Intel SGX Attestation Part 2

Local Attestation

After an SGX enclave has been instantiated on a platform, it may want to attest or prove that it is running on genuine SGX hardware. Before we talk about how it can prove this to remote parties, we will first discuss local attestation. Local attestation is when an enclave proves to another enclave on the same host that they are running on the same, genuine SGX hardware.


You may be wondering why an enclave would care to attest itself to another enclave. Imagine the following scenario: Netflix is streaming videos to your computer. Netflix doesn’t want you to save their videos since they are copyright protected. But, they have to send you the video somehow so you can play it. How can they accomplish this?

If they send the video encrypted in an enclave binary, then you would not be able to view the raw video binary - only the CPU would be able to decode and play the video. But the enclave needs to first know if if it’s running on a genuine SGX platform. So, the enclave will want to attest itself with another enclave on your computer - maybe one written and signed by Intel for the sole purpose of verifying other enclaves. For this, we need a local attestation mechanism.


Intel SGX introduced a new instruction called “EREPORT”. When invoked by an enclave, EREPORT asks the hardware to produce a signed structure called a report. The key used to sign is called the report key. The report key can only be requested from the hardware by the verifying enclave, so only the verifying enclave can properly verify the signature of this report. In other words, each enclave has a unique report key that only it can access, but other enclaves can still ask for reports signed by it.

The report contains the MRSIGNER, MRENCLAVE, some attributes associated with the enclave, and the hardware TCB*. The report also contains a small user-data field so the enclave author can include some miscellaneous data in the report. The user data must be passed to the EREPORT instruction as an argument.

Then, the source enclave takes this report and sends it to the verifying enclave. The verifying enclave first checks the signature on the report. To do this, it gets its report key via the EGETKEY instruction. If the report was signed properly, then the verifying enclave knows both enclaves are running on the same platform. Finally, the verifying enclave generates its own report and sends that report to the original enclave so the original enclave can verify it.

* Don’t worry about the meaning of hardware TCB for now. Just know it has something to do with the “security level” of the hardware.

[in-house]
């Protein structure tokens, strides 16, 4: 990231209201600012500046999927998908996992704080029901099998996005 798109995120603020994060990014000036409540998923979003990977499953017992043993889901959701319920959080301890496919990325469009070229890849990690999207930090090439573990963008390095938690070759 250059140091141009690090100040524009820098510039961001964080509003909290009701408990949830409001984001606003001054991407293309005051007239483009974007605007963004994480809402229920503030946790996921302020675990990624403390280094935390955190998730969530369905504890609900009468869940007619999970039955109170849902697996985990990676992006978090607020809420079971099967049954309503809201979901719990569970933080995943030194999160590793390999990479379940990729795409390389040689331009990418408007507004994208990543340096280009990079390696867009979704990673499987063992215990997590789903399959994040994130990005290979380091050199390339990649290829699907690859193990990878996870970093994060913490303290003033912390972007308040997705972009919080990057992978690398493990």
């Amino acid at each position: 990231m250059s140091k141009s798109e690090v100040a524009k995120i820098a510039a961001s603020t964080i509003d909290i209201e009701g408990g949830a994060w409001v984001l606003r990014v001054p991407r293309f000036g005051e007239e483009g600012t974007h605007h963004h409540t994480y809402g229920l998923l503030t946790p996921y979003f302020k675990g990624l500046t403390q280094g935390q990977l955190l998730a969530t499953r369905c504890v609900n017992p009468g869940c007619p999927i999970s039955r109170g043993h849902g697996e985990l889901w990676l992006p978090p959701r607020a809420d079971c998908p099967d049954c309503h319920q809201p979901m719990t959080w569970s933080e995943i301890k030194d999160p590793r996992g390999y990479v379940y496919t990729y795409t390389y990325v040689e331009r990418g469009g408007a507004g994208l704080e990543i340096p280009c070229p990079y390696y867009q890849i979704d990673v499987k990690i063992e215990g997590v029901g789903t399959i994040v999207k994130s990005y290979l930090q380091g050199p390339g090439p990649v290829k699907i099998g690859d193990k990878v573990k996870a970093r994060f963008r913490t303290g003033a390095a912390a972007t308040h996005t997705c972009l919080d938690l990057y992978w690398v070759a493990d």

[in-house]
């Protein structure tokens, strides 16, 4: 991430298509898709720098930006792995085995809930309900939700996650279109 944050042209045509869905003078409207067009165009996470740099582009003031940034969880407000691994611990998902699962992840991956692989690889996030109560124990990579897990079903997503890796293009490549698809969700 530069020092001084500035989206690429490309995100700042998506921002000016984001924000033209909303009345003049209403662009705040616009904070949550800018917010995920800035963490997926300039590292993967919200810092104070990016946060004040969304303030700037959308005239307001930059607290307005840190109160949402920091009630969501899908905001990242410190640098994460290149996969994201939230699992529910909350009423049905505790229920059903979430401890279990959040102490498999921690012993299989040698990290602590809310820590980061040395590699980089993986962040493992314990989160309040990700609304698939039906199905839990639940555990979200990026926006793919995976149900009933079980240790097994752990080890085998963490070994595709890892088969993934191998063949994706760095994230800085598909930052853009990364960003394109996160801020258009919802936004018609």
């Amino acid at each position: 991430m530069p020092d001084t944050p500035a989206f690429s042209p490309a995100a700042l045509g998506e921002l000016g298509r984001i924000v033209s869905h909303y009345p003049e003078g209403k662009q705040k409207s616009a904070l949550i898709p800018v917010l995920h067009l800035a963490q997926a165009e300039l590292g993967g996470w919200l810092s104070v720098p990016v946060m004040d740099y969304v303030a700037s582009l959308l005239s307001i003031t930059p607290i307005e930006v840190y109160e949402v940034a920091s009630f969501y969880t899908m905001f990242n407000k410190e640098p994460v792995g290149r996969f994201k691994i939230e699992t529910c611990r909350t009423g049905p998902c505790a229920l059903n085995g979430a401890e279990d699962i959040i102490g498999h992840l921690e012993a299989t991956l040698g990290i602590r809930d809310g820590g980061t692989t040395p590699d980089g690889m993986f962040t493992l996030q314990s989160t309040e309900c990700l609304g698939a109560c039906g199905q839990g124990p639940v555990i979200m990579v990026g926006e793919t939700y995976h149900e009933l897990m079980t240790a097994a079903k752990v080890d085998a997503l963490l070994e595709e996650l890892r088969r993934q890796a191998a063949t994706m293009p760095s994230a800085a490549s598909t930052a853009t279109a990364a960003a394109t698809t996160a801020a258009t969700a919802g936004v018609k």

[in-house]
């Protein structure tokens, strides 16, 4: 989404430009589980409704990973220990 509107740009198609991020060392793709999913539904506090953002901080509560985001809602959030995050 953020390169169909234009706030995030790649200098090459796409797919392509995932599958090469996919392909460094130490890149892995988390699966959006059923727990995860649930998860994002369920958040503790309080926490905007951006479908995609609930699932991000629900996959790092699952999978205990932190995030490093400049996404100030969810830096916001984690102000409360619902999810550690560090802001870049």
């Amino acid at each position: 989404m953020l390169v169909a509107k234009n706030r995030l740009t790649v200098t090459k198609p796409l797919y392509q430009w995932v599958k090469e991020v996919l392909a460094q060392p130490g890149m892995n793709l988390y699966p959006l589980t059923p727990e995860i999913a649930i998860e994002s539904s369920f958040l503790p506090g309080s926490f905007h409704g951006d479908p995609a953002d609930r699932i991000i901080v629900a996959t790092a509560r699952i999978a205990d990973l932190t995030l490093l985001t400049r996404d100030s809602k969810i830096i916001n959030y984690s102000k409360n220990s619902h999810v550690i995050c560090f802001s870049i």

Establishing a Secure Channel between Enclaves

Let’s say the two enclaves wish to establish a secure channel with each other. This means they want to send each other encrypted messages, since they can’t trust the application hosting them to send the data unadultered. Establishing a secure channel requires them to exchange session keys which can be used to encrypt their messages.

They can do this using the report’s user data section. The user data section is only 256 bits long, so typically an application enclave will just hash the real data they want to pass and provide the hash in the report. Then, the application enclave will send both the report and the session key to the target enclave. The target enclave can verify that the hash of the attached user data matches the hash in the user data section of the report.


To summarize, local attestation is performed through the following steps:

  1. Enclave A obtains enclave B’s MRENCLAVE value through some insecure path.
  2. Enclave A generates some data which can be used to provision a secure channel (e.g. diffie hellman key).
  3. Enclave A invokes EREPORT with two arguments: enclave B’s MRENCLAVE and a hash of the user data from the previous step. This tells the hardware to create a report and sign it using Enclave B’s report key. The hash of the user data should be in the user data field of the report.
  4. Enclave A sends the signed report and user data to enclave B. This can happen over an untrusted channel.
  5. Enclave B receives the report. First, it uses EGETKEY to retrieve its report key and recompute the MAC over the report. If it matches, then A really is an enclave running on the same platform as B, in an environment that abides by Intel SGX’s security model.
  6. Enclave B verifies that the user data was properly received by checking the hash in the report against the hash of the user data received.
  7. Enclave B creates a report for A by using the MRENCLAVE from the report it just received. It may attach its own user data for key exchange.
  8. Enclave B transmits its report to A, and A verifies the report + user data.
  9. Now, both enclaves can use their new session key generated from the user data to exchange encrypted information.